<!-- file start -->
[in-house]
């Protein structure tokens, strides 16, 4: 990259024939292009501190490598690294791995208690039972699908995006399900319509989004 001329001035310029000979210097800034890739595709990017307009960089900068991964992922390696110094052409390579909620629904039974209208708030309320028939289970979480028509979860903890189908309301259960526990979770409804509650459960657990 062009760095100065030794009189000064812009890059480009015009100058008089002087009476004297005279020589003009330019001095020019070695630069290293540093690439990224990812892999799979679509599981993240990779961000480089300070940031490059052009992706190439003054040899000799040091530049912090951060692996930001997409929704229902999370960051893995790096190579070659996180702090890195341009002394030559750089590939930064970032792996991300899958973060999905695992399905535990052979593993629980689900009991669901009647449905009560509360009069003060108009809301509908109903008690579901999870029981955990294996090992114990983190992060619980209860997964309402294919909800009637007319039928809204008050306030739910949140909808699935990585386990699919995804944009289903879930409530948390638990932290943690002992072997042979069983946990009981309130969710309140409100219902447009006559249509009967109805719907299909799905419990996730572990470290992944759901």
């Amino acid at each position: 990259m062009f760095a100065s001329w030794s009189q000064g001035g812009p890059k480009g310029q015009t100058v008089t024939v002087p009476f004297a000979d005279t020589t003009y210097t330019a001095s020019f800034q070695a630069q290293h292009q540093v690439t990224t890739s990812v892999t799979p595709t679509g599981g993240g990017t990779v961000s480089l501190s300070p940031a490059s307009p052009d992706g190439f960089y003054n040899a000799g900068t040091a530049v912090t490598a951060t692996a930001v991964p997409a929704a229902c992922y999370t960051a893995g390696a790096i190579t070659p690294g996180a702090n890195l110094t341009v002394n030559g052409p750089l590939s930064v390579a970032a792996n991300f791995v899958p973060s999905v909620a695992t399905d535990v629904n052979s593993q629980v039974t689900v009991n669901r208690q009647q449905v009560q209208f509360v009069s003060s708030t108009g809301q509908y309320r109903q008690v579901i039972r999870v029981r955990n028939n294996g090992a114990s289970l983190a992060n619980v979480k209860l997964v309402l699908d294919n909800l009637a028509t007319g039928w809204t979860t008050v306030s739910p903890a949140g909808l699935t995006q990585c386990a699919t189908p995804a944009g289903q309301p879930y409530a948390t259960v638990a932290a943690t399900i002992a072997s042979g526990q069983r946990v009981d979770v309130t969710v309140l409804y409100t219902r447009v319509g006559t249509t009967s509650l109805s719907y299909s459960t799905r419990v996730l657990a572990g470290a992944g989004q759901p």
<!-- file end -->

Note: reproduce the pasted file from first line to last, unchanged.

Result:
[in-house]
């Protein structure tokens, strides 16, 4: 990259024939292009501190490598690294791995208690039972699908995006399900319509989004 001329001035310029000979210097800034890739595709990017307009960089900068991964992922390696110094052409390579909620629904039974209208708030309320028939289970979480028509979860903890189908309301259960526990979770409804509650459960657990 062009760095100065030794009189000064812009890059480009015009100058008089002087009476004297005279020589003009330019001095020019070695630069290293540093690439990224990812892999799979679509599981993240990779961000480089300070940031490059052009992706190439003054040899000799040091530049912090951060692996930001997409929704229902999370960051893995790096190579070659996180702090890195341009002394030559750089590939930064970032792996991300899958973060999905695992399905535990052979593993629980689900009991669901009647449905009560509360009069003060108009809301509908109903008690579901999870029981955990294996090992114990983190992060619980209860997964309402294919909800009637007319039928809204008050306030739910949140909808699935990585386990699919995804944009289903879930409530948390638990932290943690002992072997042979069983946990009981309130969710309140409100219902447009006559249509009967109805719907299909799905419990996730572990470290992944759901």
């Amino acid at each position: 990259m062009f760095a100065s001329w030794s009189q000064g001035g812009p890059k480009g310029q015009t100058v008089t024939v002087p009476f004297a000979d005279t020589t003009y210097t330019a001095s020019f800034q070695a630069q290293h292009q540093v690439t990224t890739s990812v892999t799979p595709t679509g599981g993240g990017t990779v961000s480089l501190s300070p940031a490059s307009p052009d992706g190439f960089y003054n040899a000799g900068t040091a530049v912090t490598a951060t692996a930001v991964p997409a929704a229902c992922y999370t960051a893995g390696a790096i190579t070659p690294g996180a702090n890195l110094t341009v002394n030559g052409p750089l590939s930064v390579a970032a792996n991300f791995v899958p973060s999905v909620a695992t399905d535990v629904n052979s593993q629980v039974t689900v009991n669901r208690q009647q449905v009560q209208f509360v009069s003060s708030t108009g809301q509908y309320r109903q008690v579901i039972r999870v029981r955990n028939n294996g090992a114990s289970l983190a992060n619980v979480k209860l997964v309402l699908d294919n909800l009637a028509t007319g039928w809204t979860t008050v306030s739910p903890a949140g909808l699935t995006q990585c386990a699919t189908p995804a944009g289903q309301p879930y409530a948390t259960v638990a932290a943690t399900i002992a072997s042979g526990q069983r946990v009981d979770v309130t969710v309140l409804y409100t219902r447009v319509g006559t249509t009967s509650l109805s719907y299909s459960t799905r419990v996730l657990a572990g470290a992944g989004q759901p």